Stop the Invasion: Unwanted Plants, Bugs, and Other Pests

Pennsylvania 4-H’ers, from left, Jayden Dennis, Sophia Manidis, and Jadyn Heck-Hoppes identify invasive species. (Photo courtesy of Deborah Dietrich)

Penn State Extension and Pennsylvania 4-H, with funding from the Pennsylvania Department of Agriculture, created Stop the Invasion: Unwanted Plants, Bugs and Other Pests, a hands-on curriculum to address the threat of invasive species.

This project provides a hands-on and interactive curriculum to address the threat of invasive pests while making learning fun.

Lessons in this curriculum feature current pests affecting Keystone State farmers, families, and the environment. Many of these pests also affect other states in the Mid-Atlantic region and across the United States. It can be used in school classrooms, nature centers, camps, scouting programs, or any youth education setting, in addition to use by 4-H members and clubs.

USDA’s National Institute of Food and Agriculture (NIFA) is the home of 4-H National Headquarters, which provides national program leadership to 4-H programs around the country.

Using experiential and inquiry-based learning practices featured by the National 4-H program, youth can expand their knowledge and discover the role they can play in surveillance, management, and eradication of destructive plants and animals. Stop the Invasion is especially useful for groups seeking educational opportunities that lead to community service and action projects. Each lesson in the book aligns with current educational standards.

You don’t need to be an expert to lead the activities in this book. Each lesson in the Stop the Invasion 4-H project has all of the necessary background information and guidance. The target audience for this curriculum is middle-school-aged youth. Each lesson, however, is adaptable for younger and older audiences.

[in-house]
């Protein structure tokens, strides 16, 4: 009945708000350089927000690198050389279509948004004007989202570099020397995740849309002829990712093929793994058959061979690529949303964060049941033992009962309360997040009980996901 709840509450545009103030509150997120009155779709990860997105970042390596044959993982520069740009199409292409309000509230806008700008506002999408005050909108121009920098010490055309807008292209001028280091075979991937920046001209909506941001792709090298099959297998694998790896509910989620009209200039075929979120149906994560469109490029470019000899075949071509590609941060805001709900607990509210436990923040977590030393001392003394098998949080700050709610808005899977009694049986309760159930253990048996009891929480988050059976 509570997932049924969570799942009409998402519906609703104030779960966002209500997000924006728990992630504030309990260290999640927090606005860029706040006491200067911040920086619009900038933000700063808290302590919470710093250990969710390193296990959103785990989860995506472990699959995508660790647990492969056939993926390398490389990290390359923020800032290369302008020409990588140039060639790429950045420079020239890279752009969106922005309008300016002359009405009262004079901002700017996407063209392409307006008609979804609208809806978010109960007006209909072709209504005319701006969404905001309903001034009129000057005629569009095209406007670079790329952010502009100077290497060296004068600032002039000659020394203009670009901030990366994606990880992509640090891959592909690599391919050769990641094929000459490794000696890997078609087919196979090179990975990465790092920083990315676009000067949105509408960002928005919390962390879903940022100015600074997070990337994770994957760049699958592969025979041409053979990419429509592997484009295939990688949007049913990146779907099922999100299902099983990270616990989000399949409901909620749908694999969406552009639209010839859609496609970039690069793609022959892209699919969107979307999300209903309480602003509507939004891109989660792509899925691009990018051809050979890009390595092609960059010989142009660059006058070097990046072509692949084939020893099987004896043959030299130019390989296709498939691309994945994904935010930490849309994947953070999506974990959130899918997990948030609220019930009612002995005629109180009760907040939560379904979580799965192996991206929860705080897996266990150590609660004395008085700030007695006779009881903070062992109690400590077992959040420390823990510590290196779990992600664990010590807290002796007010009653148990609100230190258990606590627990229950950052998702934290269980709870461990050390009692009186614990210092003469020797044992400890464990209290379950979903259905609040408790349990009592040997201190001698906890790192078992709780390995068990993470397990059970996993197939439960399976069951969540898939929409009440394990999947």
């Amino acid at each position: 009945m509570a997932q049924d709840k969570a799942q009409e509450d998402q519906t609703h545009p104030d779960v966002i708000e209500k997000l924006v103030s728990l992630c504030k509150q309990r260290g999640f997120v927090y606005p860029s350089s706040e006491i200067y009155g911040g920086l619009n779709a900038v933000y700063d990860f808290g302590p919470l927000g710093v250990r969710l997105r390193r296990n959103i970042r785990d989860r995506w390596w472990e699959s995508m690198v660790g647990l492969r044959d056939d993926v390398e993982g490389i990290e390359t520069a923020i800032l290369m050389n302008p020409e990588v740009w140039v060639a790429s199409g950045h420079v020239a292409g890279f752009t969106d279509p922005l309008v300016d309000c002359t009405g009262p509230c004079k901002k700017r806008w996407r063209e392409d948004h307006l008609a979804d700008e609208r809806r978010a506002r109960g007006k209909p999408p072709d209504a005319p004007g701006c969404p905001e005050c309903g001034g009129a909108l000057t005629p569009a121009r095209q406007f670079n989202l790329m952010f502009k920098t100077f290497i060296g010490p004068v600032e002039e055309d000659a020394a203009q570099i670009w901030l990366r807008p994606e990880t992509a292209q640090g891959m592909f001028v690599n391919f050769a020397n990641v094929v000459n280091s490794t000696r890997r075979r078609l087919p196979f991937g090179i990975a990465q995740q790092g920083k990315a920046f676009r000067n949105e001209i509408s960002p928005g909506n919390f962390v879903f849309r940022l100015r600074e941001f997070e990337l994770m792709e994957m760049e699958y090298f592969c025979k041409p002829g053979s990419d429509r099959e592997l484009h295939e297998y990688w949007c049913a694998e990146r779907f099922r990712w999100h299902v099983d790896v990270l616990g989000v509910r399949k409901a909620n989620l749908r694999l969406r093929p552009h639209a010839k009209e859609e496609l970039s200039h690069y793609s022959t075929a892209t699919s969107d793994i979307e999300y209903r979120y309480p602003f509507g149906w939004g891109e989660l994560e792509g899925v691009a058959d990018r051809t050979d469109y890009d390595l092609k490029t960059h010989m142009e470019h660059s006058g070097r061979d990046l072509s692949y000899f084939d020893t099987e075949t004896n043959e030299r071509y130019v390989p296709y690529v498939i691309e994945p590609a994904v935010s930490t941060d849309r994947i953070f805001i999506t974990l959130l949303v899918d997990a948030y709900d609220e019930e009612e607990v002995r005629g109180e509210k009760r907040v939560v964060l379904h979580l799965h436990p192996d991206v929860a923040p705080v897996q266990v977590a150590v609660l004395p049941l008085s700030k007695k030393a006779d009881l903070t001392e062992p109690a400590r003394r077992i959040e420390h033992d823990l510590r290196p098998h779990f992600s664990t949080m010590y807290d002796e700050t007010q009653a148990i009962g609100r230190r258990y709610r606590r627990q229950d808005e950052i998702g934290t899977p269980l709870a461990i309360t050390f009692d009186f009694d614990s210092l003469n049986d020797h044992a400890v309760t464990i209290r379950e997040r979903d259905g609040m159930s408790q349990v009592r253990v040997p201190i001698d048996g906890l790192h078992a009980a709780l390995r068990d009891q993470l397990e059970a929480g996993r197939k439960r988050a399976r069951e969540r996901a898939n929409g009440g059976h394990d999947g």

Throughout the curriculum, readers will find five case studies of invasive species of concern in Pennsylvania. They include the spotted lanternfly, allium leafminer, the yellow fever and Asian tiger mosquitos that carry Zika virus, feral swine, and hydrilla. Stop the Invasion also addresses opportunities for youth to participate in citizen science by identifying and reporting invasive species in their local communities.

Stop the Invasion is a critical curriculum because, according to USDA, invasive pests—which include foreign insects, weeds, and even larger animals like fish, birds and mammals—are the second greatest threat to biological diversity, after habitat loss. Invasive species also impact lives and economy. Some of these pests are simple nuisances, while others can have devastating financial impacts. In 2011, Mid-Atlantic farmers suffered more than $37 million in apple damages from the invasive brown marmorated stink bug. In 2014, the spotted lanternfly was detected as a new threat to the Pennsylvania’s $20.5 million grape, $134 million apple, and $24 million peach and plum industries. The state’s $12 billion hardwood industry is also at risk.

Everyone can play an important role in stopping the spread of invasive species, and Stop the Invasion is a great way to start.

(This article was previously published on June 27, 2017, on the PennState Extension website.)

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